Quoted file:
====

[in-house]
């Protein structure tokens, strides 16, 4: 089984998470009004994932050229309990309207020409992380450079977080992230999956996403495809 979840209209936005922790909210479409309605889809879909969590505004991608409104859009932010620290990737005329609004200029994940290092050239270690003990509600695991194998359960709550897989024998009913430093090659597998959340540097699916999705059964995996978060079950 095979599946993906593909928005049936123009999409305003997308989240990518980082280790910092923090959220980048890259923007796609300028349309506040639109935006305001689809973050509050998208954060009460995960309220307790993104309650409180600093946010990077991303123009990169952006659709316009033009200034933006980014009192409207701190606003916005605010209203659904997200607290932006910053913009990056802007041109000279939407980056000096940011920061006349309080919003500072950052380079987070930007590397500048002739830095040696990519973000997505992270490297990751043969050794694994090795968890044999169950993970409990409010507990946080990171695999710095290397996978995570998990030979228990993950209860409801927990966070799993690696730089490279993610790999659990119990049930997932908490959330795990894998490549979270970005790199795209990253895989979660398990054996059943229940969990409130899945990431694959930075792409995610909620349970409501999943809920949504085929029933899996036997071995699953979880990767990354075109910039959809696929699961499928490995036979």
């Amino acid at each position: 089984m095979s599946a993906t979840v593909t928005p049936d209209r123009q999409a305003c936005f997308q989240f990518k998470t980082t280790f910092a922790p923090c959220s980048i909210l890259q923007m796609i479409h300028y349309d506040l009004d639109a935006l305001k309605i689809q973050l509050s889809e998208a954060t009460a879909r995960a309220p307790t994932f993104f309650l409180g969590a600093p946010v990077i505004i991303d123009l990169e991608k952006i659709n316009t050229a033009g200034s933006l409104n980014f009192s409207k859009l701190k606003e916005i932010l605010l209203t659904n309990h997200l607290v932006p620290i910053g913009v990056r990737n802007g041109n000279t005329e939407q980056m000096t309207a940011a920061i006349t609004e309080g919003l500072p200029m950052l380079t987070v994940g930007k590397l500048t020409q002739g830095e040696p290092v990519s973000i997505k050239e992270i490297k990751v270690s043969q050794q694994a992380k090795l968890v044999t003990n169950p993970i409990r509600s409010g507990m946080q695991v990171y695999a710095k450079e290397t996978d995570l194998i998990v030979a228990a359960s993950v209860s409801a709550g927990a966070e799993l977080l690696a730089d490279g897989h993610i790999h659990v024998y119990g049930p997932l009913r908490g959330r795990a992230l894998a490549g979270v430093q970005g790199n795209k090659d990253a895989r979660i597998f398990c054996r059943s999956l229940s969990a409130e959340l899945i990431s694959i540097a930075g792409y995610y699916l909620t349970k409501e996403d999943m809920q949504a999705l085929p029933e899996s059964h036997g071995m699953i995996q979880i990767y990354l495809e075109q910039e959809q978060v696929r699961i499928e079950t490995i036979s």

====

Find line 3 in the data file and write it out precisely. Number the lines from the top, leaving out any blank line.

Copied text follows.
């Amino acid at each position: 089984m095979s599946a993906t979840v593909t928005p049936d209209r123009q999409a305003c936005f997308q989240f990518k998470t980082t280790f910092a922790p923090c959220s980048i909210l890259q923007m796609i479409h300028y349309d506040l009004d639109a935006l305001k309605i689809q973050l509050s889809e998208a954060t009460a879909r995960a309220p307790t994932f993104f309650l409180g969590a600093p946010v990077i505004i991303d123009l990169e991608k952006i659709n316009t050229a033009g200034s933006l409104n980014f009192s409207k859009l701190k606003e916005i932010l605010l209203t659904n309990h997200l607290v932006p620290i910053g913009v990056r990737n802007g041109n000279t005329e939407q980056m000096t309207a940011a920061i006349t609004e309080g919003l500072p200029m950052l380079t987070v994940g930007k590397l500048t020409q002739g830095e040696p290092v990519s973000i997505k050239e992270i490297k990751v270690s043969q050794q694994a992380k090795l968890v044999t003990n169950p993970i409990r509600s409010g507990m946080q695991v990171y695999a710095k450079e290397t996978d995570l194998i998990v030979a228990a359960s993950v209860s409801a709550g927990a966070e799993l977080l690696a730089d490279g897989h993610i790999h659990v024998y119990g049930p997932l009913r908490g959330r795990a992230l894998a490549g979270v430093q970005g790199n795209k090659d990253a895989r979660i597998f398990c054996r059943s999956l229940s969990a409130e959340l899945i990431s694959i540097a930075g792409y995610y699916l909620t349970k409501e996403d999943m809920q949504a999705l085929p029933e899996s059964h036997g071995m699953i995996q979880i990767y990354l495809e075109q910039e959809q978060v696929r699961i499928e079950t490995i036979s």